Jan 30, 2011

Books for Real Food Lovers

Written by Valerie.

Last November I did something unusual....I spent long hours perfecting my Christmas wish list (normally I don't even have a list).  What would cause me to do something so out of character?  Let me backtrack a little.

The past few years I have been transitioning from a "junk foodie" to a "real foodie"  and have sought to embrace more traditional ways of life.

Growing up every food came out of a can, wrapper or box.  If we were trying to be healthy we would buy food that had the label low fat or baked.  For the chemicals and cleaners we would buy ones that said antibacterial or the ones that claimed to be extra strong.  Yikes!!!!  Did I mention that I had chronic health problems as a child?  

As an adult I began to make radical changes in my life, the first of which was giving my life to God (talk to me sometime and I will tell you all about it....it is a great story).  I married a wonderful man and had a double blessing, twins. I also began to prayerfully research all my health problems and discovered a direct correlation between my eating, the chemicals in my home and my health.

Thus I began years of baby steps, changing my eating and my lifestyle.  So, fast forward some years to November and there I was painstakingly researching books for my Christmas list to help continue this healing process.  And I feel like I found some good ones.

Better Basics for the Home: Simple Solutions for Less Toxic LivingMy favorite so far:  Better Basics for the Home, by Annie Berthold-Bond.  Quoting from her book, "It is a book of simple ingredients for simple tasks.  I've tried to retrieve from near oblivion the know-how that was abandoned with the advent of the chemical age."

So, here is my confession:  I bought this book for my kids to give to me.   I didn't even let them wrap it and I started reading it 3 days before Christmas. I couldn't put it down.  It has everything:  how to make your own dish soap, dish detergent, laundry detergent and every type of cleaner imaginable. She goes in depth on skin care, which is a blessing for me, because I have been fretting over those chemicals in my store bought products.  There is a section on whole body care, a section on gardening, and a section on whole house care (even how to make your own paint).  Every recipe is simple and if I don't know what something is she has a glossary for every ingredient she uses.  To me this is a book filled with the great-grandmotherly sort of wisdom for just about every task you can think of.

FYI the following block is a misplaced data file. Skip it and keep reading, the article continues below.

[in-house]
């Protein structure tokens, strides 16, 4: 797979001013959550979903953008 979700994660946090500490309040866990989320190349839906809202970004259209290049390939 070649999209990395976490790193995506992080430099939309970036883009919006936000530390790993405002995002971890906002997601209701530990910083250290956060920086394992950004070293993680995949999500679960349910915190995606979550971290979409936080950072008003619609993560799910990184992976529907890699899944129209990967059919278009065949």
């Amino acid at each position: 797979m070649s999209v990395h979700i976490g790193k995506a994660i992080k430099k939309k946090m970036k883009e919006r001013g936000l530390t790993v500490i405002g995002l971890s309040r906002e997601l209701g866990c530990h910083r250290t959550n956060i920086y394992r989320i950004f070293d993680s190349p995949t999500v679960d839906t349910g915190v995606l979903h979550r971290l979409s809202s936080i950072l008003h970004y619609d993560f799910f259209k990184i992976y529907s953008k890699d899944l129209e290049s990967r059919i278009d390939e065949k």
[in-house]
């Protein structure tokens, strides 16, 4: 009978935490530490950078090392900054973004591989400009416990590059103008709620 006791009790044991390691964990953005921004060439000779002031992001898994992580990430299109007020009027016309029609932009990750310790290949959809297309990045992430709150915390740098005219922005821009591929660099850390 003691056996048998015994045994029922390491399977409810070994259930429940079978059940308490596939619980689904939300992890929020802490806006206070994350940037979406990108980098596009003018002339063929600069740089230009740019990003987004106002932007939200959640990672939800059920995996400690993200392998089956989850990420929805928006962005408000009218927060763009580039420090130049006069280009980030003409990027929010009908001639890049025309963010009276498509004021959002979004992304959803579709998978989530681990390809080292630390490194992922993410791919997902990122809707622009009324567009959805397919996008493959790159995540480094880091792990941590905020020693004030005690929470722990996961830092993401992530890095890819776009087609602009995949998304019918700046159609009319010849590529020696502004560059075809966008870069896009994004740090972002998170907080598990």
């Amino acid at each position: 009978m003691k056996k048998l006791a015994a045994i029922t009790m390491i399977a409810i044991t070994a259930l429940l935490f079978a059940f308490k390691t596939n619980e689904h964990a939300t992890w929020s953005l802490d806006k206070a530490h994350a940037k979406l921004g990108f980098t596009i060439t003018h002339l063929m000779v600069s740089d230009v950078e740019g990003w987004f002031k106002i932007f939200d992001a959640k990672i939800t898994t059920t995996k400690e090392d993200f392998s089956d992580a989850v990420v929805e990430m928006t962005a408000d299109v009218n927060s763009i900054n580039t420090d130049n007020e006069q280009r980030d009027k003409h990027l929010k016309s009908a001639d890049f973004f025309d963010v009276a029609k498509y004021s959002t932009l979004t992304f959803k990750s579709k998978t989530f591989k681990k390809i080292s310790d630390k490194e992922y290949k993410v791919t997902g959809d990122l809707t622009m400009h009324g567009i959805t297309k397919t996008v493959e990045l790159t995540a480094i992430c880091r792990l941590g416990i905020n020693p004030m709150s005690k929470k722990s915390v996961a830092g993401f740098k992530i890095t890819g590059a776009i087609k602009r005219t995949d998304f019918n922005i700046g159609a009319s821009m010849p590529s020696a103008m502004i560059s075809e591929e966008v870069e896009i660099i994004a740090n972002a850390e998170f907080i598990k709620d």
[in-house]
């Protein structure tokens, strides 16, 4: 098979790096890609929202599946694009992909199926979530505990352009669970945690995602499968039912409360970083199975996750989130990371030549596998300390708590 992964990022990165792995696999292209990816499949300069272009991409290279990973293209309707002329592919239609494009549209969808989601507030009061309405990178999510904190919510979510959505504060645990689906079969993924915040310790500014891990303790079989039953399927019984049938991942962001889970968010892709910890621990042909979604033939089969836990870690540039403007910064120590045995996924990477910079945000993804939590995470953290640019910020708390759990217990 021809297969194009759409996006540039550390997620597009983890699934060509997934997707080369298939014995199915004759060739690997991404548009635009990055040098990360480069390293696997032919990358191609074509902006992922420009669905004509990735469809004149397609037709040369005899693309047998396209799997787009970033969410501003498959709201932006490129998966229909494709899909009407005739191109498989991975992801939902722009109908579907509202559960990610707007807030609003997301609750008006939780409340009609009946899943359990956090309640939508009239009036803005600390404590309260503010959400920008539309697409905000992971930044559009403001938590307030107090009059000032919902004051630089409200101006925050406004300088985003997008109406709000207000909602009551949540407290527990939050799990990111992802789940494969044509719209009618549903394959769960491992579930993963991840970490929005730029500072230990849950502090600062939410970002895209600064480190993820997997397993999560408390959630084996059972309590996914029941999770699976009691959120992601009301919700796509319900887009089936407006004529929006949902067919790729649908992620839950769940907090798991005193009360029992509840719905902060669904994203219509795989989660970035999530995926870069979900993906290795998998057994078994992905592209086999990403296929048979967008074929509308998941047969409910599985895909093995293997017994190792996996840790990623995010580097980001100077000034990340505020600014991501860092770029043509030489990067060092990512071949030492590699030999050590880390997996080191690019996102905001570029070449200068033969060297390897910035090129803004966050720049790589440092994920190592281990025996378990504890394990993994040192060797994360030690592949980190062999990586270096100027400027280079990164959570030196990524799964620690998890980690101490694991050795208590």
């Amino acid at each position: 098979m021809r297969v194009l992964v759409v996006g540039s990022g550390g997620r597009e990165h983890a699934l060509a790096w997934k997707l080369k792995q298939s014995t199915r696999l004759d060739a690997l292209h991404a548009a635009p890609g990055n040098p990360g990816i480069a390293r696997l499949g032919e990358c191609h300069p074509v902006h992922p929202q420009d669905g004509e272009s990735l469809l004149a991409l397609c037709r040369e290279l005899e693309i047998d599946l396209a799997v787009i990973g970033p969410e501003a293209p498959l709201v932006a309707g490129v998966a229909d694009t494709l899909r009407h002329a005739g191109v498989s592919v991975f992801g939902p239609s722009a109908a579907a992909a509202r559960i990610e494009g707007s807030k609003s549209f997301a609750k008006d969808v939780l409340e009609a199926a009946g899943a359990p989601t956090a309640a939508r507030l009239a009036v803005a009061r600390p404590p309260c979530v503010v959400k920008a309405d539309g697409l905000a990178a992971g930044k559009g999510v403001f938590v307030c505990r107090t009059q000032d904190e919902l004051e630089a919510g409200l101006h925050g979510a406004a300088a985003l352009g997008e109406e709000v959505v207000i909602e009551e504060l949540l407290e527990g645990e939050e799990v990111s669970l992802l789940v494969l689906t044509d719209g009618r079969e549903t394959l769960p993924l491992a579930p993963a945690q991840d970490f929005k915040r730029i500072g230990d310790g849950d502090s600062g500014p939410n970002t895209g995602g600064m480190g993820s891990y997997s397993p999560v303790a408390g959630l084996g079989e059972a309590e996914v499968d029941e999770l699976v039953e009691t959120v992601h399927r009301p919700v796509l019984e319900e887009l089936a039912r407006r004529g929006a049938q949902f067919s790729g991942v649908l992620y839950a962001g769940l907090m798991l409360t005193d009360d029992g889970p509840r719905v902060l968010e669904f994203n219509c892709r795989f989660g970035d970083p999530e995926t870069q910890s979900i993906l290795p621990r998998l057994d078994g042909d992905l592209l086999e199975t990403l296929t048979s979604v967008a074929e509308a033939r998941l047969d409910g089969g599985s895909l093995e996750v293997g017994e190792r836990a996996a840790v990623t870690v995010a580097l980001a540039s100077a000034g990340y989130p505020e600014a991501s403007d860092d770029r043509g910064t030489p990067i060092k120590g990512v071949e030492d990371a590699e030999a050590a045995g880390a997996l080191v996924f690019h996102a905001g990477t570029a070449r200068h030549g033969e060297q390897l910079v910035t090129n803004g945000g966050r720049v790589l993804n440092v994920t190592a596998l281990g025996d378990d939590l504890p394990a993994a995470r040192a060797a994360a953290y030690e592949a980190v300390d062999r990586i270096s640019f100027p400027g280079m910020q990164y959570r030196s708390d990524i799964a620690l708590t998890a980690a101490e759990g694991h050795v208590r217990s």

Tender Grassfed Meat: Traditional Ways to Cook Healthy MeatFirst Runner Up:  Tender Grassfed Meat:  Traditional Ways to Cook Healthy Meat, by Stanley A. Fishman.   In Fishman's words, "Grassfed beef is tough only when cooked wrong.  This book is all about cooking it right.  Cook it right and it is tender and delicious."   Fishman is an attorney who, for health reasons, taught himself to cook grassfed meats through his own research and study.  He writes like a real person who has by trial and error learned and perfected his cooking.  The book is broken into two parts.  In the first part, he discusses the differences between grassfed and grassfinished animals, the ingredients in depth (the right kinds of fats and oils), the equipment (types of safe cookware) and techniques.  In part two he has a section on broths, which I thought were great.  Then he has recipes on beef (steak, roast, pan roast, pot roast, stew, stir-fry, ground beef).  He also has bison and lamb recipes, plus liver recipes (he mixes all his with sausage), some marinades and side dishes.  This book is a good find for me because it covers the essentials of cooking grassfed meat.  Fishman explains everything and his recipes are simple.  All the ingredients are basic, usually some herbs and an onion or garlic.  Straightforward, easy, nuts and bolts....just what I needed. 

So, what other books were a part of my Christmas jackpot? 
Nutrition and Physical Degeneration
Wild Fermentation: The Flavor, Nutrition, and Craft of Live-Culture FoodsBones: Recipes, History, and LoreBones:  Recipes, History, & Lore by Jennifer McLagan 

Wild Fermentation by Sandor Ellix Katz  

Now comes the next part, setting the pace and baby steps.

Warmest blessings.


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1 comment:

  1. Thanks! This is so timely for where I am headed with our journey! I found this on the library site so I have reserved it! Can't wait to dig in!



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